While reliving the past might not be an option, Sirisha and Grace have the opportunity to work at their alma mater and continue their association with the school. In fact, Grace has even enrolled her daughter at St. Andrews and says that every time she dresses her daughter for school she is reminded of the good old days. Both Grace and Sirisha cherish the moments they spent with school friends especially during the fruitful hours exploring St. Andrews’ range of co-curricular activities.

Like their counterparts in the top CBSE, ICSE and International schools in Hyderabad and Bangalore, the students of St. Andrews get to experience stimulating and competitive extracurricular activities that are designed to expand their horizons. The clubs and organizations offered at St. Andrews include – the Literary Club, the Quiz Club, the School Band, the School Choir, National Cadet Corps (NCC), Youth for Service (YFS) and the Student Council. The depth and range of our co-curricular activities allow our students to develop outstanding skills that stay with them throughout their lives.


At St. Andrews, we aim to prepare students to be technologically proficient for a globally competitive environment. The Computer Studies Department at school has designed a curriculum that is challenging and enjoyable at the same time. Children learn to use a host of software applications to complete tasks that range from creating images and animations to coding and designing web pages. St. Andrews takes pride in the fact that the Computer Studies curriculum is age appropriate and trains students on both basic and advanced skills according to their capacity and understanding. Students are exposed to computers right from when they enter kindergarten.

When students enter lower kindergarten they attend computer classes once a week and are shown how to operate a computer, how to use a mouse and how they are to sit in a computer lab. Learning to use the mouse enhances these students’ hand to eye coordination which in turn improves their overall growth. As students progress to upper kindergarten, they are not only learning to use the keyboard and type simple words, such as their name, class and section, but they are also being exposed to their first software application. Once students enter primary school they are taught the different keyboard functions and can access a variety of games and puzzles. Over the years, students learn to manipulate commands to create images. Students also learn to type using the correct finger placement.

In Middle School, the applications and operations they learn become more and more complex. Students are now learning to work with spreadsheets and slide presentations. Students are introduced to databases and they learn 3D Animation using codes. As they near the senior school, students learn to create a web page as well as edit photos. Once they reach senior school, students learn coding using HTML which helps them format web pages. Learning these advanced skills in coding and web page development prepares students when it comes to updating their bio-data and applying for jobs. St. Andrews aims to send out students, into the workforce, who are confident in a variety of software skills and applications.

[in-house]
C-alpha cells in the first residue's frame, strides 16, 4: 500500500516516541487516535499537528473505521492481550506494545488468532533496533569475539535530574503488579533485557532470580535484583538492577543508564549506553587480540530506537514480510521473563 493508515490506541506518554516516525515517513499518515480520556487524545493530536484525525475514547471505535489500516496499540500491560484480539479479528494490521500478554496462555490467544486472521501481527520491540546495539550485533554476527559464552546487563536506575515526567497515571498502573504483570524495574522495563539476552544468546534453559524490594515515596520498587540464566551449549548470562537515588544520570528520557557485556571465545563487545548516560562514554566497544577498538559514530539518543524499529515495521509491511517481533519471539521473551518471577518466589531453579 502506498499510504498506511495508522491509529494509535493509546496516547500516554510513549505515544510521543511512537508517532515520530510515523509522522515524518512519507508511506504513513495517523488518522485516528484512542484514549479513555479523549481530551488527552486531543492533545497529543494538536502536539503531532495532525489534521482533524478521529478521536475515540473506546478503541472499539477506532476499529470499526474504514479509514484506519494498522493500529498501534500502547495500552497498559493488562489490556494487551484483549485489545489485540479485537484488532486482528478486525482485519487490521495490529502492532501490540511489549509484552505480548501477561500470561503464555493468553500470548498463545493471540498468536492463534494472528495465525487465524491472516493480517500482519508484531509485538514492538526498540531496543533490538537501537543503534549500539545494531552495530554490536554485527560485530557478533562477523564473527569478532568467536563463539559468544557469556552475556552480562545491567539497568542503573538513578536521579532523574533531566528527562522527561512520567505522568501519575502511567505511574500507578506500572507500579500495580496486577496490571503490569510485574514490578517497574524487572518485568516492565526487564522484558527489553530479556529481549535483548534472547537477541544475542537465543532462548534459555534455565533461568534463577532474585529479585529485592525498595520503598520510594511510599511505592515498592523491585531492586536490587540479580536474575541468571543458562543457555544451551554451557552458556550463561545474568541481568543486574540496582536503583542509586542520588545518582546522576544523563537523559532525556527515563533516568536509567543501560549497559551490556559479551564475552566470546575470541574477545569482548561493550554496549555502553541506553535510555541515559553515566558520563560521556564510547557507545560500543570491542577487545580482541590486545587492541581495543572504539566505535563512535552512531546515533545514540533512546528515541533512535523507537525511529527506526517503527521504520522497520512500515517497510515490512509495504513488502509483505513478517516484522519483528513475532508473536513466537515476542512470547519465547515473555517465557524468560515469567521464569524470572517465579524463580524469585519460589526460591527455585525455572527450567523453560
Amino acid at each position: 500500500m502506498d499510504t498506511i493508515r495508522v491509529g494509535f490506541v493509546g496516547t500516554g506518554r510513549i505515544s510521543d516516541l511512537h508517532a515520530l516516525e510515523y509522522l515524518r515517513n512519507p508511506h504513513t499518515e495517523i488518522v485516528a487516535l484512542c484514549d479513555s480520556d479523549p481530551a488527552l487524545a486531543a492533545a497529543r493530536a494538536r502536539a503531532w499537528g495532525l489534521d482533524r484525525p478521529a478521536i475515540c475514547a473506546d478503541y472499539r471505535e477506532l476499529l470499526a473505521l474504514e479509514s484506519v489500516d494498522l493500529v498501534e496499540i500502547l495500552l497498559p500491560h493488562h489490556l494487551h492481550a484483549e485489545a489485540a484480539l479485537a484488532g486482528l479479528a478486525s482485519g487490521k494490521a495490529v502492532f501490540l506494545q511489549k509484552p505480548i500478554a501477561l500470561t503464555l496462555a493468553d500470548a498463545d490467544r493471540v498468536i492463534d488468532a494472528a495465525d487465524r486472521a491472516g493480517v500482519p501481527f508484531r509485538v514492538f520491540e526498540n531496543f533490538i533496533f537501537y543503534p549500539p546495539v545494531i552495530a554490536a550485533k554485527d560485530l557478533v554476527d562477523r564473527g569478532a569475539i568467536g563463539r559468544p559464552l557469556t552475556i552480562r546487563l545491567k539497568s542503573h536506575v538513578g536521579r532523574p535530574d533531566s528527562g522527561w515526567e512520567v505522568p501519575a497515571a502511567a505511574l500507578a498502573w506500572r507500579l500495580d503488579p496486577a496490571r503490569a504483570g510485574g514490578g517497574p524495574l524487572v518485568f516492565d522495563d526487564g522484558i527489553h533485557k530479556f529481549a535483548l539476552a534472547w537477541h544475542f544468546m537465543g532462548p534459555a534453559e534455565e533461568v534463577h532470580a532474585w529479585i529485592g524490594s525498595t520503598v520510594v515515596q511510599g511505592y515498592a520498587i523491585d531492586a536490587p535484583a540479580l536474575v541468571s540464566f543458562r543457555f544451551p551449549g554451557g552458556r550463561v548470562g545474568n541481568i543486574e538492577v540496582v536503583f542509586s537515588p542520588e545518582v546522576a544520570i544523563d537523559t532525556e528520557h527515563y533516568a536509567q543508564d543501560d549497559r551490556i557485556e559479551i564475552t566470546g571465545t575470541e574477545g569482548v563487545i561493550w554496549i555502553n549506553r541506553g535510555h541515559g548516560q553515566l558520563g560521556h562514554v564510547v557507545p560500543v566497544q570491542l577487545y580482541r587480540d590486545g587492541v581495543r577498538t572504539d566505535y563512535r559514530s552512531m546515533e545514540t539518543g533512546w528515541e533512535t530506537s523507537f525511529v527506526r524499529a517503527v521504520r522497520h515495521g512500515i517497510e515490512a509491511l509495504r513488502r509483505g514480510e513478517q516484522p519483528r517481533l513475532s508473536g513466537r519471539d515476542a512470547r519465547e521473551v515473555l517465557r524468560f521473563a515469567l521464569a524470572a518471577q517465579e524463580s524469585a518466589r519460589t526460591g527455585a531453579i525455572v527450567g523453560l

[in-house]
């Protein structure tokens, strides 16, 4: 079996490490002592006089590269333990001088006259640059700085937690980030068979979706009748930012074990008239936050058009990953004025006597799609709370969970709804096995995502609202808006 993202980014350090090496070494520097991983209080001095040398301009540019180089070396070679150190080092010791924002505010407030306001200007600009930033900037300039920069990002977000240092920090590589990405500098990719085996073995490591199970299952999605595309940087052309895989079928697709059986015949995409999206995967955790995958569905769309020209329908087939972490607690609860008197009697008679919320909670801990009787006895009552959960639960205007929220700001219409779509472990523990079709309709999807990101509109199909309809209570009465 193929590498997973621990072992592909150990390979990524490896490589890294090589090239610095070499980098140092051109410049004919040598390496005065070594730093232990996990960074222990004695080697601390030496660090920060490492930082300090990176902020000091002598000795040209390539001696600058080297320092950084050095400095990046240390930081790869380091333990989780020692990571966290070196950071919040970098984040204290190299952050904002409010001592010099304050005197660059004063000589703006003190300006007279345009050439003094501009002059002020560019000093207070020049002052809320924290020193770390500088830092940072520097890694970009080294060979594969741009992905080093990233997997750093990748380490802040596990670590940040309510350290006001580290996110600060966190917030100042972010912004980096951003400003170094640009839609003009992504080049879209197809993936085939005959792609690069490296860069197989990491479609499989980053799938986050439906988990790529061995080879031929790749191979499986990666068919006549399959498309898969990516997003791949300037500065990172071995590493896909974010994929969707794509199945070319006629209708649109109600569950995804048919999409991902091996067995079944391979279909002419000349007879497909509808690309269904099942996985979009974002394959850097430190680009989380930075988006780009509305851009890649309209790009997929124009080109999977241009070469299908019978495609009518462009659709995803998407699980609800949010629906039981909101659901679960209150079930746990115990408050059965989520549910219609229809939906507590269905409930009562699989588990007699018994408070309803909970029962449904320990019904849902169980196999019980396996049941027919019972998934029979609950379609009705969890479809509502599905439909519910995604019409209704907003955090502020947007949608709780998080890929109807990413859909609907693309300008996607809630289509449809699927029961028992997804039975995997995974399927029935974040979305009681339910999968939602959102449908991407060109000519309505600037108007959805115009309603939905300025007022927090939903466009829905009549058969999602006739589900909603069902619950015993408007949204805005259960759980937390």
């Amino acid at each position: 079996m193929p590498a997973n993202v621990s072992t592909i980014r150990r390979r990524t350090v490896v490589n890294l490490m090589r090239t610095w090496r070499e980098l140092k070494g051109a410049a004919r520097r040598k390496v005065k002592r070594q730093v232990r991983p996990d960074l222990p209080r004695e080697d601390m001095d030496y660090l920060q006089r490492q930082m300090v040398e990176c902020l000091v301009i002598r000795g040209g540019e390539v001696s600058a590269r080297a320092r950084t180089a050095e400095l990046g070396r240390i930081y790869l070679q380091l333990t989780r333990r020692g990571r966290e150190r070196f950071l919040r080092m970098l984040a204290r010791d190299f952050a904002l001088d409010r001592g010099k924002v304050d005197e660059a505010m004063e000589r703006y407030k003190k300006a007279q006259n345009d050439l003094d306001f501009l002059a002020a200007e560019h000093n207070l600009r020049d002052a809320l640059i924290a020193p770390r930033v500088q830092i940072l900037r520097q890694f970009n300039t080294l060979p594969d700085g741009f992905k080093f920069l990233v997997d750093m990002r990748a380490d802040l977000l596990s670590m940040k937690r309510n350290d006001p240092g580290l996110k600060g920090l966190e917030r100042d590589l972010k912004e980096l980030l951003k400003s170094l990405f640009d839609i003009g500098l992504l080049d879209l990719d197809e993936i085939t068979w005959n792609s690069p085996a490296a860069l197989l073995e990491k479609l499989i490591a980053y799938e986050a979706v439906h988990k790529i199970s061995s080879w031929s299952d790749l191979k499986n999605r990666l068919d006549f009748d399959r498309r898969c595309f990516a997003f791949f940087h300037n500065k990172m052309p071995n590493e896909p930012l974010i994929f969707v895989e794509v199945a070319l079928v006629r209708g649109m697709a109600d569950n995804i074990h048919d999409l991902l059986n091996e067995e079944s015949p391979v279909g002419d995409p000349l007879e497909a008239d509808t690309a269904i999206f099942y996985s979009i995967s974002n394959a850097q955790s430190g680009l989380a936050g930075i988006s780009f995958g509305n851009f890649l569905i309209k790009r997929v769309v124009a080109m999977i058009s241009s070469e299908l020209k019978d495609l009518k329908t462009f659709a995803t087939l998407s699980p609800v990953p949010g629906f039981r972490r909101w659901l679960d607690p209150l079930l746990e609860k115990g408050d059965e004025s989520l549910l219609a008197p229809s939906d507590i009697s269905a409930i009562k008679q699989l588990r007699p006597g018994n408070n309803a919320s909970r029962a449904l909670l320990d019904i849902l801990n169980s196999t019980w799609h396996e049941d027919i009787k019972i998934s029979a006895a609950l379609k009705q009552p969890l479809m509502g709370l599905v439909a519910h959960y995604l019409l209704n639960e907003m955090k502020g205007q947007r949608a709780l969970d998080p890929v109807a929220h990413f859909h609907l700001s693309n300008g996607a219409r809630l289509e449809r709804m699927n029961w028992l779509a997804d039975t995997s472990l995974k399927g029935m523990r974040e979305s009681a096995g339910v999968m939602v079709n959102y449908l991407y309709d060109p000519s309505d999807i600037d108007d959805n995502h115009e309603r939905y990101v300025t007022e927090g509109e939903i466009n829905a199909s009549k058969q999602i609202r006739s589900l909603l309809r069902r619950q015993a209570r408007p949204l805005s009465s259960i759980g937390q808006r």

Each year, the Computer Studies Department hosts competitions for its students from all classes and sections. Unlike other competitions where only top performing students are selected to participate, the Computer Department ensures that every student gets to participate and encourages the top three winners with first, second and third prize badges. Primary aged students participate in Tux-A-Do, Tux-O-Art, K-Magic and Code Turtle where they are competing to see who can create the best image. Students of the middle school participate in Meritorious Word, Show-Pro and 3D Animax where they create the most innovative poster, pamphlet and presentation with animations. By the time they reach class 8, students are competing to design the most creative web pages in Web-O-Logic. Senior school students get to be quizzed on their computer know-how in the I.T. Whiz Quiz competitions that tests their technological savvy based on the knowledge they have gained from kindergarten to Class 8.

Computer competitions at St. Andrews offer trendsetting and contemporary learning experiences that will soon feature in the latest Whitefield, Bengaluru branch. St. Andrews has crafted a curriculum that is overtaking the information technology scenario of the best CBSE, ICSE and International schools in Hyderabad and Bangalore.



According to a study, “Good parenting is more important than a good school to a child’s academic success.” Researchers have found that youngsters do best when their parents help them with homework, emphasize the importance of education and attend school events. Here are some of the ways parents can improve their child’s academic performance.